WASHINGTON -- The Senate responded to President Bush's request
for expanded anti-terrorist powers Thursday by approving a sweeping
program that would make it easier for U.S. law enforcement officials to
detect and detain suspected terrorists.
Satisfying the concerns of some civil liberties advocates, senators voted,
96 to 1, for broad measures that, among other provisions, would limit
detention of suspects to seven days rather than the indefinite time period
sought by the administration.
Senate leaders also began discussing an agreement with the House,
which is expected to pass its own similar legislation today, to put a
five-year limit on broadening the government's authority to conduct
Among the powers approved by the Senate were measures allowing law
enforcement to eavesdrop on e-mail and other computer
communications without permission from a court, to obtain wiretapping
authority for multiple jurisdictions from a single court and to deploy
so-called "roving wiretaps" that permit investigators to monitor a
suspect's communications across multiple devices like cellular phones.
President Bush is expected to sign promptly the combined package that
Congress sends to his desk.
So urgent was the legislation that Senate Majority Leader Tom Daschle
(D-S.D.) kept his colleagues in session until they passed the measures at
close to midnight.
Daschle also succeeded in getting the Senate overwhelmingly to reject
three amendments by Sen. Russell D. Feingold (D-Wis.), who argued
that his proposals would keep law enforcement officers from invading
the privacy of innocent people with no connection to terror suspects.
Feingold cast the lone dissenting vote.
Daschle said he sympathized with Feingold's aims but cautioned that the
Senate bill already was a delicate bipartisan compromise that gave
protection to individual liberties.
Sen. Patrick J. Leahy (D-Vt.), liberal chairman of the Judiciary
Committee, said bipartisan efforts had produced "the best bill possible,
one requiring Republicans and Democrats to come together."
Leahy added: "We were able to remove a number of unconstitutional
parts the administration had proposed."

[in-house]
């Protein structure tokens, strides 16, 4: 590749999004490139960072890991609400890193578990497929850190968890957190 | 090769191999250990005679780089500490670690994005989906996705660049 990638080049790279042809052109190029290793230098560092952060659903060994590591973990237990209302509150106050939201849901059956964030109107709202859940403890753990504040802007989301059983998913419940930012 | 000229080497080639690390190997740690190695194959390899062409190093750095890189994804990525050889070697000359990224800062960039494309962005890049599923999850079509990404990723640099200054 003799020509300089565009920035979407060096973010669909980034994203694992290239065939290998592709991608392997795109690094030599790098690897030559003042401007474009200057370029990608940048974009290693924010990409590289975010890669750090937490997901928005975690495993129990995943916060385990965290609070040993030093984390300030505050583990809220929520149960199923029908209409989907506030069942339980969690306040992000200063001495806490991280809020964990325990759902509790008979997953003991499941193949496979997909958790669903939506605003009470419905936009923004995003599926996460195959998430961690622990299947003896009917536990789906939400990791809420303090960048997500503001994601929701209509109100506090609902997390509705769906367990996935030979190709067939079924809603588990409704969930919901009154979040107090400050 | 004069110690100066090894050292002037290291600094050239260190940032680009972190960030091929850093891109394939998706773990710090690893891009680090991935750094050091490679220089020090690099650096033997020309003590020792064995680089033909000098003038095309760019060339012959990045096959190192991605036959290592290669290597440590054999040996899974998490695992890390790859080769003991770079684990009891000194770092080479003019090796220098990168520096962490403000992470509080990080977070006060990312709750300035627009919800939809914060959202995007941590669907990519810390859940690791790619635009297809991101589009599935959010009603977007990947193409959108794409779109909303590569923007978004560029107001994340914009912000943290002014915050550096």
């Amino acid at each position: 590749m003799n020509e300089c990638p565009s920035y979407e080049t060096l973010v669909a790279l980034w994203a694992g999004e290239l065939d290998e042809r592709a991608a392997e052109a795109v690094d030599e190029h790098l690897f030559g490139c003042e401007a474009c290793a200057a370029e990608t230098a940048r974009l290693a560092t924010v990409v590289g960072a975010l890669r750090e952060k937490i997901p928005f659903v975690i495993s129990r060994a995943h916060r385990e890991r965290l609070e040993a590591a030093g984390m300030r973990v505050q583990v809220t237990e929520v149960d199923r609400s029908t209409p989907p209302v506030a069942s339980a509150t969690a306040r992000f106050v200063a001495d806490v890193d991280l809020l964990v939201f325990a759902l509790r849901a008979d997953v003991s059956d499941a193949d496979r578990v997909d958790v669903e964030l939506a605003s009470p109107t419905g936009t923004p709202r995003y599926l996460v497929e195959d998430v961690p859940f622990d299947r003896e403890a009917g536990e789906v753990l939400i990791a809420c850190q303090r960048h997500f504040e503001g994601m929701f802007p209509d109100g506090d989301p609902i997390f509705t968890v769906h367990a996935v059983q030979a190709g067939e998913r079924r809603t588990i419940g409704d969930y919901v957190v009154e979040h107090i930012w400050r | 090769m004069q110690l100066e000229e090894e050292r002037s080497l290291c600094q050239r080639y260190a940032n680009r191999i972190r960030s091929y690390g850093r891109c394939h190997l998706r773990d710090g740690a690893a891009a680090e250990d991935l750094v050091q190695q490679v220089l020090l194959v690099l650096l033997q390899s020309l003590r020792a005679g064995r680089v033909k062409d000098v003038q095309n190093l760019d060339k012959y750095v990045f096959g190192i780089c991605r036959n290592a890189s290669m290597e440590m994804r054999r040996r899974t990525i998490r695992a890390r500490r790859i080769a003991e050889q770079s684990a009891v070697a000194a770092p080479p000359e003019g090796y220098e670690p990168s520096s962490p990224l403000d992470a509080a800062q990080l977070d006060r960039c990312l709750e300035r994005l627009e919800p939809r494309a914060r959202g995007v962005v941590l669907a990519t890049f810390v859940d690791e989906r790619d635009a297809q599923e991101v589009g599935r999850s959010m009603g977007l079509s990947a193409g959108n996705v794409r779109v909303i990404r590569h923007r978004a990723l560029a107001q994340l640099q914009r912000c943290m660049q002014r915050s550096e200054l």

Sen. Orrin G. Hatch (R-Utah), the committee's ranking minority
member, said far-reaching legislation was needed because "we live in a
dangerous and difficult world today with terrorist cells in this country."
To those concerned about the potential loss of civil liberties in increasing
the powers of the FBI and other agencies, Hatch advised them to
ponder "the loss of civil liberties of those who died" in the terrorist
attacks of Sept. 11.
But Hatch said the government cannot guarantee total protection of the
public "when you have people willing to commit suicide to do us harm."
Advocating the need for roving wiretap authority, Sen. Dianne Feinstein
(D-Calif.), a Judiciary Committee member, explained that "under current
law, law enforcement must get a wiretap order for each individual phone
line. Criminals and terrorists know this, so they often manage to defeat
surveillance by simply moving locations or exchanging countless
disposable or even stolen cell phones."
Besides expanding the government's power to eavesdrop on suspects
and detain suspects and potential witnesses for limited periods, the
Senate bill also mandates the sharing of investigative data between the
FBI and CIA when such information could pertain to terrorist activities.
Previously, such data often was protected by court order or by grand
In addition, the bill increases maximum penalties for terrorist-related
crimes that result in any deaths. It also triples the number of Border
Patrol officers, Customs Service agents and U.S. immigration inspectors
along the Canadian border, the boundary that some terrorists who
hijacked airliners last month are believed to have crossed. The bill
appropriates million to upgrade technology for those agents.
Additionally, the Senate legislation includes strict anti-money-laundering
provisions designed to prevent terrorists from using U.S. banks in
furtherance of their activities, and it improves the ability of federal agents
to detect such use.